Fused Space is pleased to present “Curious and Curiouser,” a three-person exhibition featuring oil paintings by Courtney Johnson, glass and steel sculptures by Julie Béna, and tapestries woven from gold lamé and embellished with found materials by Josh Faught. Using everyday life and popular culture as points of departure, these artists fold fact into fiction, constructing imaginary worlds that are simultaneously familiar and alien. Why did Alice in Wonderland cry “Curiouser and Curiouser!”? Because “she was so much surprised, that for the moment she quite forgot how to speak good English.” Béna, Faught, and Johnson understand the good grammar of their various mediums, but subvert it self-consciously to explore the language, theater and narrative forms of altered realities.
Julie Béna’s work oscillates between performance, installation and theater. Destiny, a sculpture consisting of two glass panels joined together by three brushed steel columns, acts as a translucent room divider. An illuminated cone sits atop the center column, evoking both indoor and outdoor lamps. Seven black letters float randomly, spelling various words such as “edit,” “nest,” “send,” “sin,” “dine,” “deity,” “density,” “yeti” and, of course, the work’s title “destiny.” The effect is one in which the words seem to roam the room, eluding singularity and retaining mystery. Destiny, like Béna’s other sculptures, is reminiscent of a prop; it transforms its environment, placing the viewer on a stage activating a hundred imaginary scenarios.
Fusing personal and collective histories, Josh Faught’s methodically composed fiber wall works investigate language, constructions of identity, and networks of support. Between a Rock and a Hard Place is a diptych in which the right panel is a Jacquard-woven image of a brick wall while the left panel combines hand-woven texts appropriated from the 1980’s Gay Areas Directory. The panels are united visually by their strong horizontal linearity and conceptually by their similar relationship to demarcating boundaries and protecting community. Index headings such as adult bookstores, counseling feminist, and opera education become a humorous portrait of a historical community. On the right, at the center of the brick wall, a bit of mortar is missing, exposing a peephole and potential escape into another world.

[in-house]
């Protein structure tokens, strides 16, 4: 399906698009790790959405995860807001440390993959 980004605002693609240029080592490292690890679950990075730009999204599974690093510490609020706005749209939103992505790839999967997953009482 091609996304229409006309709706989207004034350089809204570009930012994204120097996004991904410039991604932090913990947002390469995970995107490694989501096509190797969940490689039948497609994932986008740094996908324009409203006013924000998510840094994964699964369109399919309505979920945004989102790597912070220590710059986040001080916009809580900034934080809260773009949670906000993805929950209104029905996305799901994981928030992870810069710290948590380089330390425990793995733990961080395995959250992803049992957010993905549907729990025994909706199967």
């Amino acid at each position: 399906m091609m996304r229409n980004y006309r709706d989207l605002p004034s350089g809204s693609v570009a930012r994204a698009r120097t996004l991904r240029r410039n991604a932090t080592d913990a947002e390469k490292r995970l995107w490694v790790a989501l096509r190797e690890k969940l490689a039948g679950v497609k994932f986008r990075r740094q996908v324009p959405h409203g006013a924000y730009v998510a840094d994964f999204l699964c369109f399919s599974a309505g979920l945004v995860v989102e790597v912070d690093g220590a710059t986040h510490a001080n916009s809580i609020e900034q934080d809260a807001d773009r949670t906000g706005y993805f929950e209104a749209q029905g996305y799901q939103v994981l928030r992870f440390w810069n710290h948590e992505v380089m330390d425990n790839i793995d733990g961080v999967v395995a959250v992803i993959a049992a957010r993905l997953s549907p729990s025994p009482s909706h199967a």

Courtney Johnson’s paintings investigate the emotional resonances between colors, the illusion of plasticity that creates the fantasy of familiar forms while warping, exaggerating and hyperbolizing them into strangeness. Empirical Somethings, for example, depicts a mountain landscape turned on its side to construct a wobbly staircase to a destination we cannot see. Billowy folds of yellow, turquoise and apricot swell across the canvas, like smoke or marble, while a pearl-white face, nearly hidden or camouflaged, is carved directly into the stone landscape in the foreground. In the grouping of works for “Curious and Curiouser,” Johnson has continued her retreat to alien and dizzying places, drawing inspiration from popular films such as Michael Powell’s psychological drama Black Narcissus (1947), as well as Ursula LeGuin’s science fiction novel, Planet of Exile (1966).